I got some advice around 2 years ago from the actor, gentleman, and writer, Tyler Perry. He said, “I realized my potential as an entrepreneur when I understood that the trials I go through and the blessings that I receive are the exact same thing.” It was one of the most profound statements I had ever heard. What he meant by it was: Those trials and tribulations that you go through are just lessons and those lessons are blessing.

It was one of the most freeing things that I heard as an entrepreneur because that shit is going to happen. It’s going to happen regardless of whether or not you want it to. You just need to treat those things as lessons so that you know how to deal with them in future. Putting a positive spin on those trials as lessons and blessings frees you up.

What would you say was one of the earliest lessons that you were blessed with?

I was 20 years old, working on Wall Street, when one of the most senior, black, managing directors at the firm called me into his office. He said he had the secret of life. And I said, “Ok, Bill, tell me.” He said, “You want to spend the first third of your life learning, you want to spend the second third of you life earning, and the last third of your life returning.” The day he turned 40, he retired. Now, he could have made millions upon millions more, but instead dedicated the remainder of his life to returning.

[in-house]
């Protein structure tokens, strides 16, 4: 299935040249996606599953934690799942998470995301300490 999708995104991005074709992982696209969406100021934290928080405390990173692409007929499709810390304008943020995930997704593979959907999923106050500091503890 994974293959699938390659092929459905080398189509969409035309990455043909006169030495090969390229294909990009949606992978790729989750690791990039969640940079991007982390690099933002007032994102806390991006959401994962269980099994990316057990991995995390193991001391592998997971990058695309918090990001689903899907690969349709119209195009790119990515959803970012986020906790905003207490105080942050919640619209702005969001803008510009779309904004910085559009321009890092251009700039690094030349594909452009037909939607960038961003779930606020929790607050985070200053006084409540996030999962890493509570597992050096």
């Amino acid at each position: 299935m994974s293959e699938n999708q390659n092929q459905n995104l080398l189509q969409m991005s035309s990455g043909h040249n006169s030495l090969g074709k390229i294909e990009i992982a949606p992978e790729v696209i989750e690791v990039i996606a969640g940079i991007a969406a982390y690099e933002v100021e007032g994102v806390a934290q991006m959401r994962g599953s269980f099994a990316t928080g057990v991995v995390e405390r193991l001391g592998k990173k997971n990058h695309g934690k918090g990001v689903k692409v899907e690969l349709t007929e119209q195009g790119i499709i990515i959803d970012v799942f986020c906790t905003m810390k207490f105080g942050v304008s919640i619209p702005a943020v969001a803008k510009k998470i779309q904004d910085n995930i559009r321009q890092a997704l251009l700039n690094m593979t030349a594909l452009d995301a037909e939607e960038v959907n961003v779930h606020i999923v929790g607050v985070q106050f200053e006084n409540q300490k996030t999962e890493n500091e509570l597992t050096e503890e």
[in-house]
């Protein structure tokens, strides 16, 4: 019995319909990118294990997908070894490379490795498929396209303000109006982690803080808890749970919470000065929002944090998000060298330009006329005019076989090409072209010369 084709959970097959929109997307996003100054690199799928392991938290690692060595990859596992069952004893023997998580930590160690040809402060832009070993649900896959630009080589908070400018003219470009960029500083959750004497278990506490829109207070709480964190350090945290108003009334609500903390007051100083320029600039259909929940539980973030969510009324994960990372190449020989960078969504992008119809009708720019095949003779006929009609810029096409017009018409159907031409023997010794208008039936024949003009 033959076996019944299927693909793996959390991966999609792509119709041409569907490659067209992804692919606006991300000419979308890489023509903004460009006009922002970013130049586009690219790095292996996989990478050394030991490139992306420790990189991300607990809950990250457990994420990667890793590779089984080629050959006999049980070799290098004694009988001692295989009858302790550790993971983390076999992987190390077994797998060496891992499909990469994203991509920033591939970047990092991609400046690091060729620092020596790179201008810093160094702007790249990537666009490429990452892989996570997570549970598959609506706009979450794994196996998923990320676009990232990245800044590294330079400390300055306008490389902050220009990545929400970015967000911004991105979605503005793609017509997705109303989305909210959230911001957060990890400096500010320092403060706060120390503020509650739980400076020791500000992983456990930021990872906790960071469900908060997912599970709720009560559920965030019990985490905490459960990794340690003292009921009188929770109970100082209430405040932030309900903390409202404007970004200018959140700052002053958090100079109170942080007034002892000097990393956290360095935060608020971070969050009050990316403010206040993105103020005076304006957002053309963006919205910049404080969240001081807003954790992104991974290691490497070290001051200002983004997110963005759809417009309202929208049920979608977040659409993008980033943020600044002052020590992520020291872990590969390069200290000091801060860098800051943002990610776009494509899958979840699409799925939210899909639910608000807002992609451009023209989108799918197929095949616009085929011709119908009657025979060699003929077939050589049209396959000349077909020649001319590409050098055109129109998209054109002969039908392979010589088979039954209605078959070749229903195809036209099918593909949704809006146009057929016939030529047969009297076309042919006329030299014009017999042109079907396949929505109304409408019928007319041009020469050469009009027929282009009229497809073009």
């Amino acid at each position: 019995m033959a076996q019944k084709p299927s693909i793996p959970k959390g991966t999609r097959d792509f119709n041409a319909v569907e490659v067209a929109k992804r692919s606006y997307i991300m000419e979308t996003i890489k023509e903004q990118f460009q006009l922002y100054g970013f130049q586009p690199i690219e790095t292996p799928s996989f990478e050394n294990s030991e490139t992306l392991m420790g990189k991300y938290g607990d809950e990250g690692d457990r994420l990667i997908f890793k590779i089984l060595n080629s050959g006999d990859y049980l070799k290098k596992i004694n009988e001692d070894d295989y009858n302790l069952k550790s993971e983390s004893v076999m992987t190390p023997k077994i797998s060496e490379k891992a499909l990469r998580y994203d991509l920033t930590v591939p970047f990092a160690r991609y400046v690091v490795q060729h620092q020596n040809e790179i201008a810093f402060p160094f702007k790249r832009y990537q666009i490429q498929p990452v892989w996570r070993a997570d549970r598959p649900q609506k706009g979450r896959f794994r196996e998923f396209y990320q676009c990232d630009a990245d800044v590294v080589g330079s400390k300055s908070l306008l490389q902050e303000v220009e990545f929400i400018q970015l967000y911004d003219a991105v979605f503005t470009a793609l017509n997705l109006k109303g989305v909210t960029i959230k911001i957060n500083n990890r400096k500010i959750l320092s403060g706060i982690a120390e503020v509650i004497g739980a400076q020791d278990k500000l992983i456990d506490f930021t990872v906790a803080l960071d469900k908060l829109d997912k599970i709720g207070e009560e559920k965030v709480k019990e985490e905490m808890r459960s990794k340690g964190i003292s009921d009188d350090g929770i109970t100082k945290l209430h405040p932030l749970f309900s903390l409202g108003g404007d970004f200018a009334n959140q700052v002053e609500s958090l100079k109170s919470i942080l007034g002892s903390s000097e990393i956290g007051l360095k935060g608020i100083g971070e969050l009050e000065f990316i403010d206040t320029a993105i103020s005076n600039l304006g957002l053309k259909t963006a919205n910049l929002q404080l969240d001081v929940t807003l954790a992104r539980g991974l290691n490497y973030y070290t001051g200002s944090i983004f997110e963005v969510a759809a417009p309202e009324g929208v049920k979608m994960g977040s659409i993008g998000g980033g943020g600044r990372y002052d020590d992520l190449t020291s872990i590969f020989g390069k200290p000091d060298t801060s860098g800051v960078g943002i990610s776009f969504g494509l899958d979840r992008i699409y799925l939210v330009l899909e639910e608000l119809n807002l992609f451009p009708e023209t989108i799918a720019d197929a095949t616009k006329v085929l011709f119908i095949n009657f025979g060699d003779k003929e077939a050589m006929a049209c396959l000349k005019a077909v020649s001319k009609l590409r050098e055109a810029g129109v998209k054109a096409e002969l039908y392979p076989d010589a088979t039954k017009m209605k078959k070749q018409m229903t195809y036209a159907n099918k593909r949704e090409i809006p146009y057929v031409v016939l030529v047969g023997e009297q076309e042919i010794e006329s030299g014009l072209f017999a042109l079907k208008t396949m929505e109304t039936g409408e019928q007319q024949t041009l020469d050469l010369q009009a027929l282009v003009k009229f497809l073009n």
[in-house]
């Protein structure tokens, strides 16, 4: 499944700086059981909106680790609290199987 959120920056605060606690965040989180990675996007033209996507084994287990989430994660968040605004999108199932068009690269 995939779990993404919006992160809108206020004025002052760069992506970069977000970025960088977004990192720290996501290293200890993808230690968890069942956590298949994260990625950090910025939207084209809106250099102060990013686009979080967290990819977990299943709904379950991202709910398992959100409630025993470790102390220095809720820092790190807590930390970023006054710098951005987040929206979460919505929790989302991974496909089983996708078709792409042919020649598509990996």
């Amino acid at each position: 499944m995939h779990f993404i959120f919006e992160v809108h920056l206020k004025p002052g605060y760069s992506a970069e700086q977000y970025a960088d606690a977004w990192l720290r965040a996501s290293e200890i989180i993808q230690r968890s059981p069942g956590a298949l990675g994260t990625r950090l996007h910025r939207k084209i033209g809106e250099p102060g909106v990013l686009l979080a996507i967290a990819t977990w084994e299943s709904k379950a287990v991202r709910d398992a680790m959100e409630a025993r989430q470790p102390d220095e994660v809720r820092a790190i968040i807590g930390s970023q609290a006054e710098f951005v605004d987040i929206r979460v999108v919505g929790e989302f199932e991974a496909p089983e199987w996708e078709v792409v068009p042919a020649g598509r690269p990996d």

That is so profound to me because too many people try to put the returning before the earning, which prevents them from scaling their income. There is nothing wrong with earning if it leads to your inevitable end of returning. For me, I think a lot about this on how I can shorten the earning thing to get back to the returning thing, which correlated with the stuff we are doing for Code2040, a nonprofit creating pathways to success for Blacks and Latino/as in the innovation economy, as well as some of our other projects.